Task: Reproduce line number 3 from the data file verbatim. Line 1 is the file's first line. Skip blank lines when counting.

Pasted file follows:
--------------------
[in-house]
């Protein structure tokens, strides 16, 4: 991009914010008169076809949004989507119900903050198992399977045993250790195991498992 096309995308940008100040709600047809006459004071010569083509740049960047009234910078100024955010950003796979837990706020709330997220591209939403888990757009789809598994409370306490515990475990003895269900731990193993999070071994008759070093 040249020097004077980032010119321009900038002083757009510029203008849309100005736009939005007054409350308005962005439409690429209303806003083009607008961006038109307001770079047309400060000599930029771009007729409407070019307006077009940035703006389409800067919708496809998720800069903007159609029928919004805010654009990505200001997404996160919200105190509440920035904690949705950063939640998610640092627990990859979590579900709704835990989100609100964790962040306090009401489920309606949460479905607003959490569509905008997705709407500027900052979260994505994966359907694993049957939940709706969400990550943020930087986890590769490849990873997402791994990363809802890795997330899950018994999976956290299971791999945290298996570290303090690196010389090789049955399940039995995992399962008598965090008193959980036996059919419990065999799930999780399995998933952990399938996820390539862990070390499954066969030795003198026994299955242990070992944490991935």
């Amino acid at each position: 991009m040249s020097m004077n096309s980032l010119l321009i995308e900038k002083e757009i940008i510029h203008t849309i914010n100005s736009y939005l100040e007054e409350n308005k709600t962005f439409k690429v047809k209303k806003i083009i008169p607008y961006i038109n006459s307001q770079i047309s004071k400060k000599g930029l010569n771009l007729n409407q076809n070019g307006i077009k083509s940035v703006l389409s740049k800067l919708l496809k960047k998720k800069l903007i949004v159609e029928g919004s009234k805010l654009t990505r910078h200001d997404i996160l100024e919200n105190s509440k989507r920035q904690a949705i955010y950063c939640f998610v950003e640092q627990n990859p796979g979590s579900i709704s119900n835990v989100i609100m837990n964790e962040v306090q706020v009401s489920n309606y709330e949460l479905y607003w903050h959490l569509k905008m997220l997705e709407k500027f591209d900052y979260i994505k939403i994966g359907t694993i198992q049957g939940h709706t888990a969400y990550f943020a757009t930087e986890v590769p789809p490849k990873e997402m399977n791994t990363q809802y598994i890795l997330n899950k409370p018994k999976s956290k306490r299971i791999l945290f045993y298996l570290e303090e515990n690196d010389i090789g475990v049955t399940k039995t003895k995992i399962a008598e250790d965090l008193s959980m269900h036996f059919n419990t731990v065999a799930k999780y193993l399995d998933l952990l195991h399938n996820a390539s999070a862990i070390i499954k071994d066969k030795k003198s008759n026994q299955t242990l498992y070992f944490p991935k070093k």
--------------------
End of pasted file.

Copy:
């Amino acid at each position: 991009m040249s020097m004077n096309s980032l010119l321009i995308e900038k002083e757009i940008i510029h203008t849309i914010n100005s736009y939005l100040e007054e409350n308005k709600t962005f439409k690429v047809k209303k806003i083009i008169p607008y961006i038109n006459s307001q770079i047309s004071k400060k000599g930029l010569n771009l007729n409407q076809n070019g307006i077009k083509s940035v703006l389409s740049k800067l919708l496809k960047k998720k800069l903007i949004v159609e029928g919004s009234k805010l654009t990505r910078h200001d997404i996160l100024e919200n105190s509440k989507r920035q904690a949705i955010y950063c939640f998610v950003e640092q627990n990859p796979g979590s579900i709704s119900n835990v989100i609100m837990n964790e962040v306090q706020v009401s489920n309606y709330e949460l479905y607003w903050h959490l569509k905008m997220l997705e709407k500027f591209d900052y979260i994505k939403i994966g359907t694993i198992q049957g939940h709706t888990a969400y990550f943020a757009t930087e986890v590769p789809p490849k990873e997402m399977n791994t990363q809802y598994i890795l997330n899950k409370p018994k999976s956290k306490r299971i791999l945290f045993y298996l570290e303090e515990n690196d010389i090789g475990v049955t399940k039995t003895k995992i399962a008598e250790d965090l008193s959980m269900h036996f059919n419990t731990v065999a799930k999780y193993l399995d998933l952990l195991h399938n996820a390539s999070a862990i070390i499954k071994d066969k030795k003198s008759n026994q299955t242990l498992y070992f944490p991935k070093k």